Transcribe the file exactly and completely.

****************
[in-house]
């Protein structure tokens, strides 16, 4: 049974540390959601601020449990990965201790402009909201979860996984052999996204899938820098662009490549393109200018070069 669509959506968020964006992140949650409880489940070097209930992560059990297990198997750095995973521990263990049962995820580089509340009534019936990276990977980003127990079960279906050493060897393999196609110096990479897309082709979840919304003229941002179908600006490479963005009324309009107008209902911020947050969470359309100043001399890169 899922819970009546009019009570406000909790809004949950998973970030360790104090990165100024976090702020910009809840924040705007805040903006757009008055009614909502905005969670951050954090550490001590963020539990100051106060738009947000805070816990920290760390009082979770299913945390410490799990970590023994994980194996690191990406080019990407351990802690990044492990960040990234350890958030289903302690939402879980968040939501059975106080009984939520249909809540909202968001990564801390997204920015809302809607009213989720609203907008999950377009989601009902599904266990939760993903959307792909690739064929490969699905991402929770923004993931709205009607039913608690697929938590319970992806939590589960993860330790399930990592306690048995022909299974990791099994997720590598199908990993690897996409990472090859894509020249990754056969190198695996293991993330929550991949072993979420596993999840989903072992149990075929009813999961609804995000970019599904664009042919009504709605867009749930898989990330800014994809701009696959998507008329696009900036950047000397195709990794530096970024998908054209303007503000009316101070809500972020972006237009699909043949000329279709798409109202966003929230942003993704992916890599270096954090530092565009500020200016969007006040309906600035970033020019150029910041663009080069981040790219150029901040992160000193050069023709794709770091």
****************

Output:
[in-house]
């Protein structure tokens, strides 16, 4: 049974540390959601601020449990990965201790402009909201979860996984052999996204899938820098662009490549393109200018070069 669509959506968020964006992140949650409880489940070097209930992560059990297990198997750095995973521990263990049962995820580089509340009534019936990276990977980003127990079960279906050493060897393999196609110096990479897309082709979840919304003229941002179908600006490479963005009324309009107008209902911020947050969470359309100043001399890169 899922819970009546009019009570406000909790809004949950998973970030360790104090990165100024976090702020910009809840924040705007805040903006757009008055009614909502905005969670951050954090550490001590963020539990100051106060738009947000805070816990920290760390009082979770299913945390410490799990970590023994994980194996690191990406080019990407351990802690990044492990960040990234350890958030289903302690939402879980968040939501059975106080009984939520249909809540909202968001990564801390997204920015809302809607009213989720609203907008999950377009989601009902599904266990939760993903959307792909690739064929490969699905991402929770923004993931709205009607039913608690697929938590319970992806939590589960993860330790399930990592306690048995022909299974990791099994997720590598199908990993690897996409990472090859894509020249990754056969190198695996293991993330929550991949072993979420596993999840989903072992149990075929009813999961609804995000970019599904664009042919009504709605867009749930898989990330800014994809701009696959998507008329696009900036950047000397195709990794530096970024998908054209303007503000009316101070809500972020972006237009699909043949000329279709798409109202966003929230942003993704992916890599270096954090530092565009500020200016969007006040309906600035970033020019150029910041663009080069981040790219150029901040992160000193050069023709794709770091």